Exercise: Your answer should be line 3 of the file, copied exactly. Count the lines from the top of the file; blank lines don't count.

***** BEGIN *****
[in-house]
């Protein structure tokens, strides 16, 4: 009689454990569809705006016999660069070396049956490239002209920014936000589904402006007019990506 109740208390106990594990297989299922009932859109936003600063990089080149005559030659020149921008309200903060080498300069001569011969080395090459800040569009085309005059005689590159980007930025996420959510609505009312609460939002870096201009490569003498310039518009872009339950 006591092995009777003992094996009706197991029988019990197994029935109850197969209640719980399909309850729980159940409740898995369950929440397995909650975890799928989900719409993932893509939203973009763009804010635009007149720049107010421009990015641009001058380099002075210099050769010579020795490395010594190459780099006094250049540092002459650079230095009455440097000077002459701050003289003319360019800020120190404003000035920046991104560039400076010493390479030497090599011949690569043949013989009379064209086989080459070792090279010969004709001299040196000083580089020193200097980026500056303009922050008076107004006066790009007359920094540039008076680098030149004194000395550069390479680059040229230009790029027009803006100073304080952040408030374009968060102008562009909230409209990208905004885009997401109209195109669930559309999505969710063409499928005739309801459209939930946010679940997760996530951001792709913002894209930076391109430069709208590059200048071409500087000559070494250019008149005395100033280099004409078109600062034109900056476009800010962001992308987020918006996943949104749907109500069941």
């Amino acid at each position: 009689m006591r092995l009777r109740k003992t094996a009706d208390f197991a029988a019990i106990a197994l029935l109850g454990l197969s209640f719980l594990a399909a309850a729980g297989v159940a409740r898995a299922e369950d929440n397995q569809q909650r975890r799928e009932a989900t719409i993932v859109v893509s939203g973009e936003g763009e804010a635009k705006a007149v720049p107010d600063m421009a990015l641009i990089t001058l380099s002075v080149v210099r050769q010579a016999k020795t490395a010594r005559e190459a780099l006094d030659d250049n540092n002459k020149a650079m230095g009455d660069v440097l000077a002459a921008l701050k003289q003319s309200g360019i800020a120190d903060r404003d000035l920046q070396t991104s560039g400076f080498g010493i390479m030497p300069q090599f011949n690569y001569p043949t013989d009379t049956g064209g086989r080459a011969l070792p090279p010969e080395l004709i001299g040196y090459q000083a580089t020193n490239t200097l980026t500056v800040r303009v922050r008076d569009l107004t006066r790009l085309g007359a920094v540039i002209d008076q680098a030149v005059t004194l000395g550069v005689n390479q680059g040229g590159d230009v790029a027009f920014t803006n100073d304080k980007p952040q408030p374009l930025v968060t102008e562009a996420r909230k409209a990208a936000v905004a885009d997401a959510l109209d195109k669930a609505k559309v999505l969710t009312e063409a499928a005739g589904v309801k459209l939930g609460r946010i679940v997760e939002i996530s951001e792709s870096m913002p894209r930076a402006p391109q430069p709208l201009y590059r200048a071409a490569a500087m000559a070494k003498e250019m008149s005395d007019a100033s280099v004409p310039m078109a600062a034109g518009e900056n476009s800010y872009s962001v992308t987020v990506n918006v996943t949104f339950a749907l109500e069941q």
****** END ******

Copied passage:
């Amino acid at each position: 009689m006591r092995l009777r109740k003992t094996a009706d208390f197991a029988a019990i106990a197994l029935l109850g454990l197969s209640f719980l594990a399909a309850a729980g297989v159940a409740r898995a299922e369950d929440n397995q569809q909650r975890r799928e009932a989900t719409i993932v859109v893509s939203g973009e936003g763009e804010a635009k705006a007149v720049p107010d600063m421009a990015l641009i990089t001058l380099s002075v080149v210099r050769q010579a016999k020795t490395a010594r005559e190459a780099l006094d030659d250049n540092n002459k020149a650079m230095g009455d660069v440097l000077a002459a921008l701050k003289q003319s309200g360019i800020a120190d903060r404003d000035l920046q070396t991104s560039g400076f080498g010493i390479m030497p300069q090599f011949n690569y001569p043949t013989d009379t049956g064209g086989r080459a011969l070792p090279p010969e080395l004709i001299g040196y090459q000083a580089t020193n490239t200097l980026t500056v800040r303009v922050r008076d569009l107004t006066r790009l085309g007359a920094v540039i002209d008076q680098a030149v005059t004194l000395g550069v005689n390479q680059g040229g590159d230009v790029a027009f920014t803006n100073d304080k980007p952040q408030p374009l930025v968060t102008e562009a996420r909230k409209a990208a936000v905004a885009d997401a959510l109209d195109k669930a609505k559309v999505l969710t009312e063409a499928a005739g589904v309801k459209l939930g609460r946010i679940v997760e939002i996530s951001e792709s870096m913002p894209r930076a402006p391109q430069p709208l201009y590059r200048a071409a490569a500087m000559a070494k003498e250019m008149s005395d007019a100033s280099v004409p310039m078109a600062a034109g518009e900056n476009s800010y872009s962001v992308t987020v990506n918006v996943t949104f339950a749907l109500e069941q």